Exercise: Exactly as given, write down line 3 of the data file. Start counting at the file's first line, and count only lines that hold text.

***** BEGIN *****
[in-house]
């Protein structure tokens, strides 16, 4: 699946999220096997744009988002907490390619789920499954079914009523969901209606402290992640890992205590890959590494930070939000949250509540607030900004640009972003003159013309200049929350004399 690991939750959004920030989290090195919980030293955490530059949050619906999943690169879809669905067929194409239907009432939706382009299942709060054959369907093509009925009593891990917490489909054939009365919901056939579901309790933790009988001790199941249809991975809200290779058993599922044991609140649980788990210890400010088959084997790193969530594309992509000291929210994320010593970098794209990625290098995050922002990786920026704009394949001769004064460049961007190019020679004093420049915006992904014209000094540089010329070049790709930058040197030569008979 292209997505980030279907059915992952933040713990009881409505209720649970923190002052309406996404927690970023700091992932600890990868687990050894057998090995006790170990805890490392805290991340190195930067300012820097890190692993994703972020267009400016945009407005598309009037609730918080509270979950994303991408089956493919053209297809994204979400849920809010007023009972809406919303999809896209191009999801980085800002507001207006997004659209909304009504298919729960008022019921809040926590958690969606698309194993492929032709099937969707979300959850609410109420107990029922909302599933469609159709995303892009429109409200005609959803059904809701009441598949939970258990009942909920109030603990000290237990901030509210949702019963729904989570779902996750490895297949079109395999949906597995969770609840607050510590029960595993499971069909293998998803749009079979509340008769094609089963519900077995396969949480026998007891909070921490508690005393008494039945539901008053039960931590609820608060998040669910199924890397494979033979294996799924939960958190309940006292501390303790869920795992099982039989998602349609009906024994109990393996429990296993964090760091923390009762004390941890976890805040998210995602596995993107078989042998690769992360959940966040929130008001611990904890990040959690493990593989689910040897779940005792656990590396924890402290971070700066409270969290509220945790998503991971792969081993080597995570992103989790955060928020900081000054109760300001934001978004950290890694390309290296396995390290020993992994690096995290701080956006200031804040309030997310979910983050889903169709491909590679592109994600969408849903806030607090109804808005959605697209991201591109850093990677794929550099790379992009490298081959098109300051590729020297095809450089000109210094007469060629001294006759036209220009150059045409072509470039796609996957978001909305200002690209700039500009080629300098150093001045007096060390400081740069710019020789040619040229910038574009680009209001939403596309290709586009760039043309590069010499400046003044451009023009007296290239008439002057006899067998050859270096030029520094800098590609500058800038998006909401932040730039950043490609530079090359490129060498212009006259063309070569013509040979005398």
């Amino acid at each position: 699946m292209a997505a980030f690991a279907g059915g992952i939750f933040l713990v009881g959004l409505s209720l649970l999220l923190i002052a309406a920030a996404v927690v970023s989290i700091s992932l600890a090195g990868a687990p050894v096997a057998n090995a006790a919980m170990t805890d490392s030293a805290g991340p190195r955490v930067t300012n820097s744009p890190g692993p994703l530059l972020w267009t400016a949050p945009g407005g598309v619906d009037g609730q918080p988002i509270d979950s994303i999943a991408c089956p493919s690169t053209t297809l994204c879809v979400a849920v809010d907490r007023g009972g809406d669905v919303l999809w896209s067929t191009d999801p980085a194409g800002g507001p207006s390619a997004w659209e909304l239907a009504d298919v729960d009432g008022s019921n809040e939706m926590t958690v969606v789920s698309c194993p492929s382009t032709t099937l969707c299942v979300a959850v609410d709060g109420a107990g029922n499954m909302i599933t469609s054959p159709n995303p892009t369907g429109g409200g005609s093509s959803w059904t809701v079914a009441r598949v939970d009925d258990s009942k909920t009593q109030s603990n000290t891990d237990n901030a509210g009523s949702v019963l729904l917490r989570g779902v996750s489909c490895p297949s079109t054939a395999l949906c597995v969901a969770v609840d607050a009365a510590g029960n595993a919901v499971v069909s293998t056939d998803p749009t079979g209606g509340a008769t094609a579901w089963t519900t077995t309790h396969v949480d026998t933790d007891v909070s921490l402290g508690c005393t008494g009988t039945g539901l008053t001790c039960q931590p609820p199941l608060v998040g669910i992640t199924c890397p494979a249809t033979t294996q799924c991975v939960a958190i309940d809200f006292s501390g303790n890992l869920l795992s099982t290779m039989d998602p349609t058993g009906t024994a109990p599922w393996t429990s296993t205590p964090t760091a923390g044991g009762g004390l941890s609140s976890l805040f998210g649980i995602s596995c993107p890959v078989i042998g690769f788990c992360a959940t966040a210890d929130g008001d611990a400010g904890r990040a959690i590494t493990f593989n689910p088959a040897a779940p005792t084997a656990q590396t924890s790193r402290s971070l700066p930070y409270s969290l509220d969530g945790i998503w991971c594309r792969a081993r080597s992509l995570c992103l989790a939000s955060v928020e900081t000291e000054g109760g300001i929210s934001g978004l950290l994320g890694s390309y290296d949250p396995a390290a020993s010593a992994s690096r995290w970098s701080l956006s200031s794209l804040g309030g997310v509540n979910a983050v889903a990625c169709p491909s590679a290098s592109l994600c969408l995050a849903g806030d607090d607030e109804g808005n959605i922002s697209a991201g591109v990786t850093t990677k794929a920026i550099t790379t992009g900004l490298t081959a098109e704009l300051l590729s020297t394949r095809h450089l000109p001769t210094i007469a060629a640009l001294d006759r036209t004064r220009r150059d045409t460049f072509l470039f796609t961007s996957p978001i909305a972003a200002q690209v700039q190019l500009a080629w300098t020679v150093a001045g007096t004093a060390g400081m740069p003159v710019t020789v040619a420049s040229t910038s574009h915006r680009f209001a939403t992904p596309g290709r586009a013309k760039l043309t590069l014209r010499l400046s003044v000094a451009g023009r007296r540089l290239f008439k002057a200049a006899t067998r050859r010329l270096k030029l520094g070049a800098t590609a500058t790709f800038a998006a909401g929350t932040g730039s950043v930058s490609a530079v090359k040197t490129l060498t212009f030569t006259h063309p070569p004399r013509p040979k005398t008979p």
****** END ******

């Amino acid at each position: 699946m292209a997505a980030f690991a279907g059915g992952i939750f933040l713990v009881g959004l409505s209720l649970l999220l923190i002052a309406a920030a996404v927690v970023s989290i700091s992932l600890a090195g990868a687990p050894v096997a057998n090995a006790a919980m170990t805890d490392s030293a805290g991340p190195r955490v930067t300012n820097s744009p890190g692993p994703l530059l972020w267009t400016a949050p945009g407005g598309v619906d009037g609730q918080p988002i509270d979950s994303i999943a991408c089956p493919s690169t053209t297809l994204c879809v979400a849920v809010d907490r007023g009972g809406d669905v919303l999809w896209s067929t191009d999801p980085a194409g800002g507001p207006s390619a997004w659209e909304l239907a009504d298919v729960d009432g008022s019921n809040e939706m926590t958690v969606v789920s698309c194993p492929s382009t032709t099937l969707c299942v979300a959850v609410d709060g109420a107990g029922n499954m909302i599933t469609s054959p159709n995303p892009t369907g429109g409200g005609s093509s959803w059904t809701v079914a009441r598949v939970d009925d258990s009942k909920t009593q109030s603990n000290t891990d237990n901030a509210g009523s949702v019963l729904l917490r989570g779902v996750s489909c490895p297949s079109t054939a395999l949906c597995v969901a969770v609840d607050a009365a510590g029960n595993a919901v499971v069909s293998t056939d998803p749009t079979g209606g509340a008769t094609a579901w089963t519900t077995t309790h396969v949480d026998t933790d007891v909070s921490l402290g508690c005393t008494g009988t039945g539901l008053t001790c039960q931590p609820p199941l608060v998040g669910i992640t199924c890397p494979a249809t033979t294996q799924c991975v939960a958190i309940d809200f006292s501390g303790n890992l869920l795992s099982t290779m039989d998602p349609t058993g009906t024994a109990p599922w393996t429990s296993t205590p964090t760091a923390g044991g009762g004390l941890s609140s976890l805040f998210g649980i995602s596995c993107p890959v078989i042998g690769f788990c992360a959940t966040a210890d929130g008001d611990a400010g904890r990040a959690i590494t493990f593989n689910p088959a040897a779940p005792t084997a656990q590396t924890s790193r402290s971070l700066p930070y409270s969290l509220d969530g945790i998503w991971c594309r792969a081993r080597s992509l995570c992103l989790a939000s955060v928020e900081t000291e000054g109760g300001i929210s934001g978004l950290l994320g890694s390309y290296d949250p396995a390290a020993s010593a992994s690096r995290w970098s701080l956006s200031s794209l804040g309030g997310v509540n979910a983050v889903a990625c169709p491909s590679a290098s592109l994600c969408l995050a849903g806030d607090d607030e109804g808005n959605i922002s697209a991201g591109v990786t850093t990677k794929a920026i550099t790379t992009g900004l490298t081959a098109e704009l300051l590729s020297t394949r095809h450089l000109p001769t210094i007469a060629a640009l001294d006759r036209t004064r220009r150059d045409t460049f072509l470039f796609t961007s996957p978001i909305a972003a200002q690209v700039q190019l500009a080629w300098t020679v150093a001045g007096t004093a060390g400081m740069p003159v710019t020789v040619a420049s040229t910038s574009h915006r680009f209001a939403t992904p596309g290709r586009a013309k760039l043309t590069l014209r010499l400046s003044v000094a451009g023009r007296r540089l290239f008439k002057a200049a006899t067998r050859r010329l270096k030029l520094g070049a800098t590609a500058t790709f800038a998006a909401g929350t932040g730039s950043v930058s490609a530079v090359k040197t490129l060498t212009f030569t006259h063309p070569p004399r013509p040979k005398t008979p």